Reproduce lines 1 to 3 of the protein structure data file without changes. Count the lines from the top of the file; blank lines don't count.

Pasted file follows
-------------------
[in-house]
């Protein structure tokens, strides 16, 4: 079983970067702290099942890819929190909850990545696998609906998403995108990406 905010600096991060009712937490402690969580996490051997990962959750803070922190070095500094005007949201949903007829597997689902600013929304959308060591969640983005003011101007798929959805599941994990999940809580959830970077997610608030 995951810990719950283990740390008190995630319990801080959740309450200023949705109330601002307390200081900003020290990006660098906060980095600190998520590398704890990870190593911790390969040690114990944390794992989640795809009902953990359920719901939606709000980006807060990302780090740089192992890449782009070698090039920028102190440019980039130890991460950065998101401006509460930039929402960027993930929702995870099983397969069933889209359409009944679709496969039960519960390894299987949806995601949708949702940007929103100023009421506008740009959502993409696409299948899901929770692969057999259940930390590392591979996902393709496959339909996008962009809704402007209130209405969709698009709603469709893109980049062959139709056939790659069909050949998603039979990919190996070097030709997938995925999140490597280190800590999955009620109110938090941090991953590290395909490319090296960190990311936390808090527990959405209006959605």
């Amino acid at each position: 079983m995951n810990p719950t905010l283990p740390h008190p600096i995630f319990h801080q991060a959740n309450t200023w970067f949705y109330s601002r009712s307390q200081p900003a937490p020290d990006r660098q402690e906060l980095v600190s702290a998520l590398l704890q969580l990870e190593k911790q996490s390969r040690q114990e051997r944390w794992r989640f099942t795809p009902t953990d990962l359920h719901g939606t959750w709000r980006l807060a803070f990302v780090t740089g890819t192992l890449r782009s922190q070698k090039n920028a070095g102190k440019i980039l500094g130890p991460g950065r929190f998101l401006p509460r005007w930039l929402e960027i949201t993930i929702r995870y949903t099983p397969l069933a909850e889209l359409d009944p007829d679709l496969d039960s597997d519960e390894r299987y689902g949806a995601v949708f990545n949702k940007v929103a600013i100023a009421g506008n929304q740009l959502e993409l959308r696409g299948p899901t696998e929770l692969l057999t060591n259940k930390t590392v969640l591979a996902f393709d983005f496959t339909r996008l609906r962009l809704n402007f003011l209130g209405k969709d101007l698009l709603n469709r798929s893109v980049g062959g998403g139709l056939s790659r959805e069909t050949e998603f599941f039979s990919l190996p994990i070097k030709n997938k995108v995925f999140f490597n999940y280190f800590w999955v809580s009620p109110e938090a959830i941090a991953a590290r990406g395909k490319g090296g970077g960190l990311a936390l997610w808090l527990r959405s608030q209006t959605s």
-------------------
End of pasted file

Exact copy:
[in-house]
């Protein structure tokens, strides 16, 4: 079983970067702290099942890819929190909850990545696998609906998403995108990406 905010600096991060009712937490402690969580996490051997990962959750803070922190070095500094005007949201949903007829597997689902600013929304959308060591969640983005003011101007798929959805599941994990999940809580959830970077997610608030 995951810990719950283990740390008190995630319990801080959740309450200023949705109330601002307390200081900003020290990006660098906060980095600190998520590398704890990870190593911790390969040690114990944390794992989640795809009902953990359920719901939606709000980006807060990302780090740089192992890449782009070698090039920028102190440019980039130890991460950065998101401006509460930039929402960027993930929702995870099983397969069933889209359409009944679709496969039960519960390894299987949806995601949708949702940007929103100023009421506008740009959502993409696409299948899901929770692969057999259940930390590392591979996902393709496959339909996008962009809704402007209130209405969709698009709603469709893109980049062959139709056939790659069909050949998603039979990919190996070097030709997938995925999140490597280190800590999955009620109110938090941090991953590290395909490319090296960190990311936390808090527990959405209006959605």
């Amino acid at each position: 079983m995951n810990p719950t905010l283990p740390h008190p600096i995630f319990h801080q991060a959740n309450t200023w970067f949705y109330s601002r009712s307390q200081p900003a937490p020290d990006r660098q402690e906060l980095v600190s702290a998520l590398l704890q969580l990870e190593k911790q996490s390969r040690q114990e051997r944390w794992r989640f099942t795809p009902t953990d990962l359920h719901g939606t959750w709000r980006l807060a803070f990302v780090t740089g890819t192992l890449r782009s922190q070698k090039n920028a070095g102190k440019i980039l500094g130890p991460g950065r929190f998101l401006p509460r005007w930039l929402e960027i949201t993930i929702r995870y949903t099983p397969l069933a909850e889209l359409d009944p007829d679709l496969d039960s597997d519960e390894r299987y689902g949806a995601v949708f990545n949702k940007v929103a600013i100023a009421g506008n929304q740009l959502e993409l959308r696409g299948p899901t696998e929770l692969l057999t060591n259940k930390t590392v969640l591979a996902f393709d983005f496959t339909r996008l609906r962009l809704n402007f003011l209130g209405k969709d101007l698009l709603n469709r798929s893109v980049g062959g998403g139709l056939s790659r959805e069909t050949e998603f599941f039979s990919l190996p994990i070097k030709n997938k995108v995925f999140f490597n999940y280190f800590w999955v809580s009620p109110e938090a959830i941090a991953a590290r990406g395909k490319g090296g970077g960190l990311a936390l997610w808090l527990r959405s608030q209006t959605s």